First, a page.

The Air Force’s top leaders meet with Air Force Research Laboratory officials twice a year, putting high level attention to the work of researchers at Wright-Patterson directorates, according to the agency’s incoming executive director.
C. Douglas Ebersole, 56, will take over the post Monday, in an era when the agency will pursue five key “game changing” technologies, has placed a priority on taking technology out of the lab and into the commercial market, and spends more with small businesses.
Ebersole will help oversee a $4 billion budget and about 10,000 employees, with about half of them at Wright-Patterson. The aerospace engineer is currently the director of the Aerospace System Directorate.
AFRL leaders at Wright-Patterson had pushed for a meeting with Air Force Chief of Staff Gen. Mark Welsh and Secretary of the Air Force Deborah Lee James to show new technologies the lab developed, which caught the service branch’s top leaders’ attention and led to regular meetings, Ebersole said.
“They are extremely engaged,” Ebersole said. “They are asking very good questions and they’re actually now driving the agenda” by asking for updates on specific technologies, he said.
“We’ve got the benefit of a chief and secretary that are visionary,” he said. “They’ve given us the vector for us to execute on.”
Loren B. Thompson, a senior defense analyst with the Virginia-based Lexington Institute, said the Air Force has cut other areas to put an emphasis on technology.
“The Air Force is the most high tech of the services and it owes its existence to the revolutionary potential of air power,” Thompson said. “It has made a decision to accept cuts in other areas so it can push forward with a technology agenda.”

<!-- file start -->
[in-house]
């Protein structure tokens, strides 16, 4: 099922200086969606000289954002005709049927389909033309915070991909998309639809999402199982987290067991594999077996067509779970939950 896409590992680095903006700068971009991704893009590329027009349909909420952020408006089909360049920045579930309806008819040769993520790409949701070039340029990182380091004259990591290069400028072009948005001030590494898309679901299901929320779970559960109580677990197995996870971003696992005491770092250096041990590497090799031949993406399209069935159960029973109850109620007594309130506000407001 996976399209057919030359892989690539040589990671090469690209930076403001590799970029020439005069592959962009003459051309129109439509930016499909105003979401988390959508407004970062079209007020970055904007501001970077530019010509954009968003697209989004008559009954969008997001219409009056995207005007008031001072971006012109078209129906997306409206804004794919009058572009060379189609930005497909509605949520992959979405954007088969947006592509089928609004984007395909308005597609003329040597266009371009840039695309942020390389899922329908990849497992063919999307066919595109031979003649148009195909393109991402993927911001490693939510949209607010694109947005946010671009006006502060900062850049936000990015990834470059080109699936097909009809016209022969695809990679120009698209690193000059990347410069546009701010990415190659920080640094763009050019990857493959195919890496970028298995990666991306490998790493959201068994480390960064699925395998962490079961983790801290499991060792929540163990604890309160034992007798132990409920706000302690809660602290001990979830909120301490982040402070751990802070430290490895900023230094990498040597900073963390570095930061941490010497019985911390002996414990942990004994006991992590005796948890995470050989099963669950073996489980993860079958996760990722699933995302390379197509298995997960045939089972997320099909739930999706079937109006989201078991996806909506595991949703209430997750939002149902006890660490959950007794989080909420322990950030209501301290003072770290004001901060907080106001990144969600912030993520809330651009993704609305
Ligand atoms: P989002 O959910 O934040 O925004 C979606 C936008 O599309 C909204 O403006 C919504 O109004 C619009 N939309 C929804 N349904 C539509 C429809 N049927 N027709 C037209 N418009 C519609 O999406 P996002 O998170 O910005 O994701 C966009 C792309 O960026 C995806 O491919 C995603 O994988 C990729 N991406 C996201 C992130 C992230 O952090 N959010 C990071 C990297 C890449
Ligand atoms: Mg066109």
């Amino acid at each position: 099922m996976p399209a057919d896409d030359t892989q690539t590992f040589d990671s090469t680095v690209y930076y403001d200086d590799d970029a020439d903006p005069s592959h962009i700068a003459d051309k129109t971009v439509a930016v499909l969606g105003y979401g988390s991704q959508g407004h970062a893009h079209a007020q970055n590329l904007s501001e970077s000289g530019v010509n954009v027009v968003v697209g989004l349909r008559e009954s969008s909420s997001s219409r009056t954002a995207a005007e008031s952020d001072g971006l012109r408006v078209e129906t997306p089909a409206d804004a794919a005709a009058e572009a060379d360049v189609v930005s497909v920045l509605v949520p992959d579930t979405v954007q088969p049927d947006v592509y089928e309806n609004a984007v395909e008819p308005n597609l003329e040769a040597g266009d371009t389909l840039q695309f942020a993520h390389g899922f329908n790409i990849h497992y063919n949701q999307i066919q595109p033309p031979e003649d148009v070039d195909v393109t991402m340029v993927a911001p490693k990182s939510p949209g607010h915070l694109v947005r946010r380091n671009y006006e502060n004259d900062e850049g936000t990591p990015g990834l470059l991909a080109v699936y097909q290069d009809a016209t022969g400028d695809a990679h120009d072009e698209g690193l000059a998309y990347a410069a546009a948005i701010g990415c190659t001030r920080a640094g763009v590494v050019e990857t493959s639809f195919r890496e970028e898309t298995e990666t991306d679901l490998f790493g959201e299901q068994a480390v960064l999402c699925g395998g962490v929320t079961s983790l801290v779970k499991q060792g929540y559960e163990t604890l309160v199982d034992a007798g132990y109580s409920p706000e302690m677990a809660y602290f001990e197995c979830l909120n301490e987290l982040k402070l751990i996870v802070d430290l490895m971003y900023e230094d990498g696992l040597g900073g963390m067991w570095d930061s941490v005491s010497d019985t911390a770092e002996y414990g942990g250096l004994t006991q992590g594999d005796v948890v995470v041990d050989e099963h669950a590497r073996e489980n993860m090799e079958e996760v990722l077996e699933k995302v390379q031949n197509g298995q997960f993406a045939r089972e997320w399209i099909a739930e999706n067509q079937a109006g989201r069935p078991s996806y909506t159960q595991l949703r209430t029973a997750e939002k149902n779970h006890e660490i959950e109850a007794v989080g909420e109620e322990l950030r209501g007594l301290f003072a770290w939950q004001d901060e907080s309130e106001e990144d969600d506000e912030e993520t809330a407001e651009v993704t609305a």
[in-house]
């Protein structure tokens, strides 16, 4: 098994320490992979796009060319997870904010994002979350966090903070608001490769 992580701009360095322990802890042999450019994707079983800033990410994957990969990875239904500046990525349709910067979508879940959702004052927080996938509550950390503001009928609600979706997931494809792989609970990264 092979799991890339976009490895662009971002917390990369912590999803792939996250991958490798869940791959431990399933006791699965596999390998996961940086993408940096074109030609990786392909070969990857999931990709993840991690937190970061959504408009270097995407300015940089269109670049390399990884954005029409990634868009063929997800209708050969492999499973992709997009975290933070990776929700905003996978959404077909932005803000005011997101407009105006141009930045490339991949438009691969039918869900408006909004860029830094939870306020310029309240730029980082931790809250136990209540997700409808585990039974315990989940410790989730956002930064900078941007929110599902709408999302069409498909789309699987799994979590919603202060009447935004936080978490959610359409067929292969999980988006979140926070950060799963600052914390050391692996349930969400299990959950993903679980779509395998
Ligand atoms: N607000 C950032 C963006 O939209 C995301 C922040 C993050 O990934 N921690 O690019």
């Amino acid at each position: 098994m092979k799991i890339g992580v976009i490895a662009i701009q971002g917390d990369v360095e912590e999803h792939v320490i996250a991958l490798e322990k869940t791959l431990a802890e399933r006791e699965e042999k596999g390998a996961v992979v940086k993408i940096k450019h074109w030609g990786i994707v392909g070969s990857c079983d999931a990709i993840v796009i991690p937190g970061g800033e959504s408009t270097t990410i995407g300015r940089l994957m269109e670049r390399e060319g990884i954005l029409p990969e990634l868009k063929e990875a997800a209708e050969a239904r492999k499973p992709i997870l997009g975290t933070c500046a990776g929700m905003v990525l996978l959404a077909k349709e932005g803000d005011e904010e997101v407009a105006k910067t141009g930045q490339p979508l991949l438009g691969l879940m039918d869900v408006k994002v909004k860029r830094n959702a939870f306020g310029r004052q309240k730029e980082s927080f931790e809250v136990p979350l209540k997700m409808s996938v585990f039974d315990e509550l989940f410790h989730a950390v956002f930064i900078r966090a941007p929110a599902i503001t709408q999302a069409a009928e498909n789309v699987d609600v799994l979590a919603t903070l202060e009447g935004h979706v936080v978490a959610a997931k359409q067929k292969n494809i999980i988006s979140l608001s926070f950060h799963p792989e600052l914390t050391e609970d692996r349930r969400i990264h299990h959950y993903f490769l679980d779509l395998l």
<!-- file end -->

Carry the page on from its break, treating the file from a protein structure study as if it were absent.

For AFRL, the “game-changing” highest priorities technologies have targeted autonomy, or the teaming of human and machines; hypersonic weapons development; directed energy research; nanotechnologies and unmanned aerial systems.
In autonomy, the agency has explored building “thinking” machines that act as a “loyal wing man” to manned aircraft, Ebersole said.
“Imagine a future where you’ve got an F-22 or an F-35 in flight (and) where you’ve got smaller, cheaper, surrogate aircraft, unmanned, acting as that quote ‘loyal wing man,’” he said. “… That’s an initiative that’s on the horizon, it’s not fully vetted, but that’s probably one really good example of where we are going in autonomy.”
In hypersonics, the agency is exploring creating a combined turbine and scramjet engine that could power an aircraft from take-off on the ground and reach hypersonic speeds once airborne, he said.
Air Force hypersonic testing has historically relied on a B-52 bomber to carry under its wing a hypersonic test vehicle launched from the air. The X-51 Waverider, a record-breaking AFRL test project, conducted those types of test flights over Pacific Ocean in recent years.
AFRL is big business for several area defense contractors who have landed lucrative research contracts. Of the $2 billion the agency spends on Air Force-funded research a year, $898 million was spent with small businesses. Of that, $198 million went to Ohio companies, AFRL figures indicate.
Most of the money in Ohio was concentrated in the Dayton region around Wright Patterson and in the Cleveland area near the NASA Glenn Research Center, Ebersole said.
Small businesses have secured a higher percentage of Air Force dollars spent on research, rising from around the mid 20 percent range to 40 percent within the last few years, he said.
Government agencies, corporations and other organizations pay for about half of AFRL’s spending.
In other priorities, Ebersole said workforce development is crucial. For the first time, the agency hired “learning officers” to explore employees’ training needs, he said.
Under his tenure, Ebersole also said he will continued to push partnerships with local organizations, such as the University of Dayton Research Institute, Wright State Research Institute, Sinclair Community College, and The Entrepreneur’s Center, among others.
AFRL also will focus on “agility,” or find speedier ways to improve efficiency and the agency’s direction, he said.